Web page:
Like Andy said, some of them didn’t care either way and said they were busy, while others filled out a new form when this got pointed out to them.

  90. Mark Seidenberg

    Andy and Paulie

    The American Independent Party is now at 417,567 electors as of February 10, 2011. On
    October 18, 2010 it was at 413,032 electors.

    The LP registration for the same dates was 92,246 and 91.111.

    The goal is to have a minium of 103,004 electors
    by September 5, 2011. That is the whole point of
    these number. Bottom line is the LP numbers are way down and need to move on.

    The AIP has just been through a WAR by a large
    minority of officers in its party. The LP should
    be able to understand that, since they too went
    through a hijacking attempt in Arizona. The
    hijacker did three lawsuit since the summer of
    2008 and lost all three. It never got down to
    issues, because the hijacker to save a buck, hired foreign lawyers to do the unauthorize practice of law in California, prior to April 21,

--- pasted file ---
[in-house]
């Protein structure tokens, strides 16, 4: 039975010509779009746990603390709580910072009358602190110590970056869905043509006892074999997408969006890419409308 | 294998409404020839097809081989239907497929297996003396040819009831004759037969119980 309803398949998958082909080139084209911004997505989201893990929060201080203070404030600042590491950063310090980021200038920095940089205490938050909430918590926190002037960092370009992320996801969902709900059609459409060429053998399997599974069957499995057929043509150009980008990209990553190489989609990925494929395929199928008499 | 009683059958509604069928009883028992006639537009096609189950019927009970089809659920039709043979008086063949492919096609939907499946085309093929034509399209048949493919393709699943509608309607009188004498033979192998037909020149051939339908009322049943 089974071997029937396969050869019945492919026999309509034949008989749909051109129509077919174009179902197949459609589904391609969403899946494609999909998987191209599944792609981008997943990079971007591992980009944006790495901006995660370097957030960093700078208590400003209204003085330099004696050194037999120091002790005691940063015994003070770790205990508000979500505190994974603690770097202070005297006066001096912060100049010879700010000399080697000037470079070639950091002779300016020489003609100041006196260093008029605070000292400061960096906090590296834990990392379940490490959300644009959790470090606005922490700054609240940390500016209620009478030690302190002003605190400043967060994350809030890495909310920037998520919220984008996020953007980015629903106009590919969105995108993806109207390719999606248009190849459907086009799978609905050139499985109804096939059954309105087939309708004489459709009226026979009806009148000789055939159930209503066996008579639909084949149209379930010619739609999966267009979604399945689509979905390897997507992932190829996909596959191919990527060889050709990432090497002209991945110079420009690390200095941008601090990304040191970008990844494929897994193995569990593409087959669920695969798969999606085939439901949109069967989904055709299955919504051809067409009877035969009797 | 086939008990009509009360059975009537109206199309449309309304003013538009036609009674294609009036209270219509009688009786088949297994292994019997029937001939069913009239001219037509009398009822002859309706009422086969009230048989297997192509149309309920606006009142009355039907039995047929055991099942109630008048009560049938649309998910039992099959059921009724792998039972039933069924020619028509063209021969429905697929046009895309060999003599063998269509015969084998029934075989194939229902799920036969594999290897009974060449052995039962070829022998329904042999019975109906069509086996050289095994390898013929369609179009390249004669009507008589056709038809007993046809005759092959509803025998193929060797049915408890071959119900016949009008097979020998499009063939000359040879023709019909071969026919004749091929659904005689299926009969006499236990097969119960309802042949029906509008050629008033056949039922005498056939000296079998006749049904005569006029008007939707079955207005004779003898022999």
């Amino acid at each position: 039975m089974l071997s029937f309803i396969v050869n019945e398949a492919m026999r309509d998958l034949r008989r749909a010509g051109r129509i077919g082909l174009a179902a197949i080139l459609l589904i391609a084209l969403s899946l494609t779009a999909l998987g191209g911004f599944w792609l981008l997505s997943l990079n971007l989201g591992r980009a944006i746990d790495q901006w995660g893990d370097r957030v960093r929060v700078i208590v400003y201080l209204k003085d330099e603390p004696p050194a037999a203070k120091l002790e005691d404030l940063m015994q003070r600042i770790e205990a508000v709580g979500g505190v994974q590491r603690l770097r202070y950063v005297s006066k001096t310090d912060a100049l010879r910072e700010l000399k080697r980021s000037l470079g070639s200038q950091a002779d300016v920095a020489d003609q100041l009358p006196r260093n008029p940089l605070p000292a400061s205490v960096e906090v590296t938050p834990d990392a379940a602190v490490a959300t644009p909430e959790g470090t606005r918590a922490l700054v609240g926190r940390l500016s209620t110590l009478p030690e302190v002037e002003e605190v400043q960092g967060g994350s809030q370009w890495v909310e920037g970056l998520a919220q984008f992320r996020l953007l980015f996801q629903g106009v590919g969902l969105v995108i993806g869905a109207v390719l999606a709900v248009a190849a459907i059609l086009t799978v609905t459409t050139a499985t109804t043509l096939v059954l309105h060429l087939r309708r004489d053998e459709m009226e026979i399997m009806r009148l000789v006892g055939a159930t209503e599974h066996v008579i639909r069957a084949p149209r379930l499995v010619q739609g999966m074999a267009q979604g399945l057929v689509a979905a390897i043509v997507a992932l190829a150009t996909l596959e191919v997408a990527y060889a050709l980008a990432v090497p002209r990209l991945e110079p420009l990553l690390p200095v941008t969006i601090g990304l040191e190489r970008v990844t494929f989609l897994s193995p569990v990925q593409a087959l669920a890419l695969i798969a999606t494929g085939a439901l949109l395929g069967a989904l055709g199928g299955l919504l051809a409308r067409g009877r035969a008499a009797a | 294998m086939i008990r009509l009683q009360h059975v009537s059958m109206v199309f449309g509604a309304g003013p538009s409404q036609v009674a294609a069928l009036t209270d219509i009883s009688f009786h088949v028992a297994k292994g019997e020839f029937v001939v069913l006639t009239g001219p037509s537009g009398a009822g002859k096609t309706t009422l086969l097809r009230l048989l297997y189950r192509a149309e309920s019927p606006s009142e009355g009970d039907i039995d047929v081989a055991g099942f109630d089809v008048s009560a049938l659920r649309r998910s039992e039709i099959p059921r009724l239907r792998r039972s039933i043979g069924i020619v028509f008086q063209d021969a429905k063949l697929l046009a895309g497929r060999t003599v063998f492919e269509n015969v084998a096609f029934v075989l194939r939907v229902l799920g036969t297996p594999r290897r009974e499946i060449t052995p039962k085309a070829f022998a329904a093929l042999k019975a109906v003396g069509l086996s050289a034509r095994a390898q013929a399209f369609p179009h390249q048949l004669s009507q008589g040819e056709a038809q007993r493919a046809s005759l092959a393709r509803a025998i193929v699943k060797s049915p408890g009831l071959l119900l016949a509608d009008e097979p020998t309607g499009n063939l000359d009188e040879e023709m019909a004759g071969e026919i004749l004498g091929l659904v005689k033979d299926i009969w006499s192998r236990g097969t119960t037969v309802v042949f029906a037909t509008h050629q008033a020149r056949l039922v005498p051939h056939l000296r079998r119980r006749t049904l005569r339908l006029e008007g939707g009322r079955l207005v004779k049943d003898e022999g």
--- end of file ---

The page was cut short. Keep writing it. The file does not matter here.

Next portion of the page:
2010. The last case ended, because Jim King’s lawyer did not comply local rule 3.09 of the Superior Court of California, County of Solano.

    The ten day period past for reconsideration, by
    the court. Now the only thing Jim King could
    due is start lawsuit number four or appeal the
    ruling of Judge Mattie of March 11, 2011.

    The Constitution Party hijacker behind the straw
    man Jim King with some Republican activist were behind the lawsuit. In fact it was the same
    cabal of hijackers that tried to take hijack the
    Los Angeles County Republican Party Central
    Committee from Jane Barnett it Chairperson.

    Currently, the Constitution Party is trying to
    qualify in California and get the 103,004 electors by September 5, 2011, like the LP is
    trying to do. The CP under its Chairmanship